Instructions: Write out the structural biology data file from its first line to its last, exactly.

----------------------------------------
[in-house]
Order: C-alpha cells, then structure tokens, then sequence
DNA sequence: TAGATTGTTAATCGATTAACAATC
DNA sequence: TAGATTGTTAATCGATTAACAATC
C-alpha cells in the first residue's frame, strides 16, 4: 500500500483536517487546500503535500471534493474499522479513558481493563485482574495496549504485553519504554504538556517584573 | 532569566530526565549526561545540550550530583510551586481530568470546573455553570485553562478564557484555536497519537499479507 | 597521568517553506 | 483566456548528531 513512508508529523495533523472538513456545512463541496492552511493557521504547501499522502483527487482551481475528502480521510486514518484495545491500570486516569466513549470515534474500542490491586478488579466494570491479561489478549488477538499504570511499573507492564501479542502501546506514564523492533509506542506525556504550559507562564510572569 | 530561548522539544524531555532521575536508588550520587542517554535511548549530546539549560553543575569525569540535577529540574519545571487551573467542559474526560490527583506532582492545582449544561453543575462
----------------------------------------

[in-house]
Order: C-alpha cells, then structure tokens, then sequence
DNA sequence: TAGATTGTTAATCGATTAACAATC
DNA sequence: TAGATTGTTAATCGATTAACAATC
C-alpha cells in the first residue's frame, strides 16, 4: 500500500483536517487546500503535500471534493474499522479513558481493563485482574495496549504485553519504554504538556517584573 | 532569566530526565549526561545540550550530583510551586481530568470546573455553570485553562478564557484555536497519537499479507 | 597521568517553506 | 483566456548528531 513512508508529523495533523472538513456545512463541496492552511493557521504547501499522502483527487482551481475528502480521510486514518484495545491500570486516569466513549470515534474500542490491586478488579466494570491479561489478549488477538499504570511499573507492564501479542502501546506514564523492533509506542506525556504550559507562564510572569 | 530561548522539544524531555532521575536508588550520587542517554535511548549530546539549560553543575569525569540535577529540574519545571487551573467542559474526560490527583506532582492545582449544561453543575462